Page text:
Hospice care is a concept in medical care designed to give palliative rather than curative treatment to a patient. This means the treatment is based on alleviating the person's symptoms rather than their overall disease and on improving the quality rather than the duration of their life.
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Various hospice centres in different areas may have different criteria for bringing a patient into hospice care, but there are three general rules to begin the process. The patient must be classified as terminally ill by a doctor. In this context, terminally ill means it is estimated the patient has six months or less to live. It can also apply to Alzheimer's patients in the final stages of that disease.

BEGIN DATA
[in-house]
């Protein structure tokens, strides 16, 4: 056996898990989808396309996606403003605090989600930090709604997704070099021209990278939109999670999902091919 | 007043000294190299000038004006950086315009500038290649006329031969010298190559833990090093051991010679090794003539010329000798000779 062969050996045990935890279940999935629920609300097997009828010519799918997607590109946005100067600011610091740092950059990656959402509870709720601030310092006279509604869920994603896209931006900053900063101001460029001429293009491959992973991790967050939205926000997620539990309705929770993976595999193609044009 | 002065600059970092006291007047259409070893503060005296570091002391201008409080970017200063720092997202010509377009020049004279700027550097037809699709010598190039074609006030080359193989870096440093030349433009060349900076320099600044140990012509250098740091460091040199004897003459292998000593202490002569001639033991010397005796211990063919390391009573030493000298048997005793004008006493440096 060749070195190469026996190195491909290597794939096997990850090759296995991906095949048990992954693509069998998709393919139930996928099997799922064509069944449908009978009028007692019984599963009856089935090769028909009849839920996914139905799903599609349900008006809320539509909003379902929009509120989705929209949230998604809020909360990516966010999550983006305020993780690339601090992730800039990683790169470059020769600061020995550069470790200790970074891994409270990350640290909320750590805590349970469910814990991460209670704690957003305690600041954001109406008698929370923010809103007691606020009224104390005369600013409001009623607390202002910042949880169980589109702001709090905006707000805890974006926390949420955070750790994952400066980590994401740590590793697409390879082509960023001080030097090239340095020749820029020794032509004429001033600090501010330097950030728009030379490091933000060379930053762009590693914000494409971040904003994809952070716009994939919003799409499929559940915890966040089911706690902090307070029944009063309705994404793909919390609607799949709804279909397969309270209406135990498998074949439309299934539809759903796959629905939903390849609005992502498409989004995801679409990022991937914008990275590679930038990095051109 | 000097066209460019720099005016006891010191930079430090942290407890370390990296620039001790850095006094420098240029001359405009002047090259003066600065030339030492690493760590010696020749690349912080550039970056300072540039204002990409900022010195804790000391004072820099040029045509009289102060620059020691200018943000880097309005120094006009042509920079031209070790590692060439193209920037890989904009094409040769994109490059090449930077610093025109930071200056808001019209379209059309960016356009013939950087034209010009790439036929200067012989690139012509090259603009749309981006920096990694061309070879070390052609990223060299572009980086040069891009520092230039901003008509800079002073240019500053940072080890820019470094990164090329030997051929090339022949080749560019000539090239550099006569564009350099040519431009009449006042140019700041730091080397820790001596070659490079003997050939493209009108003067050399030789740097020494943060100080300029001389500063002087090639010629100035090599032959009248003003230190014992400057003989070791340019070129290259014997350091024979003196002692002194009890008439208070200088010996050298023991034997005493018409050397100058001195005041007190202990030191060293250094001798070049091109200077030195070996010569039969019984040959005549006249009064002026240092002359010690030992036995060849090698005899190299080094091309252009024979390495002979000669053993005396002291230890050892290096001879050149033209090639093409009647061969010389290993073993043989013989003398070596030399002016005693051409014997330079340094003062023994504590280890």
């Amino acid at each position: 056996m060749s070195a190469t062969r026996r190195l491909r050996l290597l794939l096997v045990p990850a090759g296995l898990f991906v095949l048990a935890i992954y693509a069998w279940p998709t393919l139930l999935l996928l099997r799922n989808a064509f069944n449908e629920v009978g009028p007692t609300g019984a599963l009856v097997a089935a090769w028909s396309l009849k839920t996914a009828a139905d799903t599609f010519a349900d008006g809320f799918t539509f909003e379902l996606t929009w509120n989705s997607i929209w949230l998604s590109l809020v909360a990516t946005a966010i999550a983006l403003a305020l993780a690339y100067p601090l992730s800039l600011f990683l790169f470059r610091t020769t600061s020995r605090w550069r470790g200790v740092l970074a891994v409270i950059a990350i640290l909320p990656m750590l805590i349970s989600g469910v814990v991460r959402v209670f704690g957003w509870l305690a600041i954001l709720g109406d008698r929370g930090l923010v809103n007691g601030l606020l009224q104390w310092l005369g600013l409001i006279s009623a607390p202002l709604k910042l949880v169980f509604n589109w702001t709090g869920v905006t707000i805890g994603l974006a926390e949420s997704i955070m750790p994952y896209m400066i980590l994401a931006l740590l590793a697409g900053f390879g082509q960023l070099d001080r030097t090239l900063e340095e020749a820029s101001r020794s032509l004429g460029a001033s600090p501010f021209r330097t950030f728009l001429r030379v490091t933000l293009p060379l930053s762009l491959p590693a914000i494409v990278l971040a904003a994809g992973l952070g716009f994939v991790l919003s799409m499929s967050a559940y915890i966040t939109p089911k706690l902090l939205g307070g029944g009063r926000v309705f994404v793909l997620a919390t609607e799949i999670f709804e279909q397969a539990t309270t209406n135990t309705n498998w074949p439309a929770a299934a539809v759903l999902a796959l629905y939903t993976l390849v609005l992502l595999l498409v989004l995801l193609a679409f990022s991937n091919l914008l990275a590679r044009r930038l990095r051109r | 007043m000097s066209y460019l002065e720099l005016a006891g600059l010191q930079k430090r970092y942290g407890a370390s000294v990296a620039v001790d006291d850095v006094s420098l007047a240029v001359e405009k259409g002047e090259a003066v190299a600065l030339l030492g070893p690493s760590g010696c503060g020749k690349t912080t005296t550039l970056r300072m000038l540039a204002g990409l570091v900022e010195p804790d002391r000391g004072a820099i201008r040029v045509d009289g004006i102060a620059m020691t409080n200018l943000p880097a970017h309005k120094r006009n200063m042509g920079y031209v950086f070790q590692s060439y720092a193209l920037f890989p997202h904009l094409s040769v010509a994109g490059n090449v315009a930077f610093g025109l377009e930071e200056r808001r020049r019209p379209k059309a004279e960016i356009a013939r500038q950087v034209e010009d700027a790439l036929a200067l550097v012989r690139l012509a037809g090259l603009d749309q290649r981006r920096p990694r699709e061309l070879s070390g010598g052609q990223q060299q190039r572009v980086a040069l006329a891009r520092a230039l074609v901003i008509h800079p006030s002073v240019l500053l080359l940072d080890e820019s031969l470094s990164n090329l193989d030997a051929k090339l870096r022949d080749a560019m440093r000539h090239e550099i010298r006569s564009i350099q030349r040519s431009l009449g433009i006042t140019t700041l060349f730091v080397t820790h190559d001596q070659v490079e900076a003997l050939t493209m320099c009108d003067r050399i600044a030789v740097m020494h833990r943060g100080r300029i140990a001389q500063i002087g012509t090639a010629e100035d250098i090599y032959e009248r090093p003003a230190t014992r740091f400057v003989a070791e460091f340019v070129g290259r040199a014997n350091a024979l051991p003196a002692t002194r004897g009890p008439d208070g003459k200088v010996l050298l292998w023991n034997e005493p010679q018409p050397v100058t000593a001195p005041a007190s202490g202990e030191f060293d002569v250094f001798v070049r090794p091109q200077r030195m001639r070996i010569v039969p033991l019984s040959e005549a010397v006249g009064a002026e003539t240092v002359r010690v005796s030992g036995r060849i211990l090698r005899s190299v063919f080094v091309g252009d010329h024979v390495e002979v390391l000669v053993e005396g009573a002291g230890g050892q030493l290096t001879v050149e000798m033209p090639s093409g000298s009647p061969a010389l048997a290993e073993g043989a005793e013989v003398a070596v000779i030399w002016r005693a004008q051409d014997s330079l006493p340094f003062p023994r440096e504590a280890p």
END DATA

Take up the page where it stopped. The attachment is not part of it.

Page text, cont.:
Hospice patients are usually only admitted when they have decided, alongside their doctor and loved ones, not to seek any further "aggressive or curative diagnostics or therapies." Similarly, the patient must be aware of this and consent to hospice care to be admitted.
Hospice care usually is assigned over two 90-day periods. Patients who go into hospice care and experience a turnaround are allowed to leave if they choose to and are encouraged to reapply if their condition returns or worsens.
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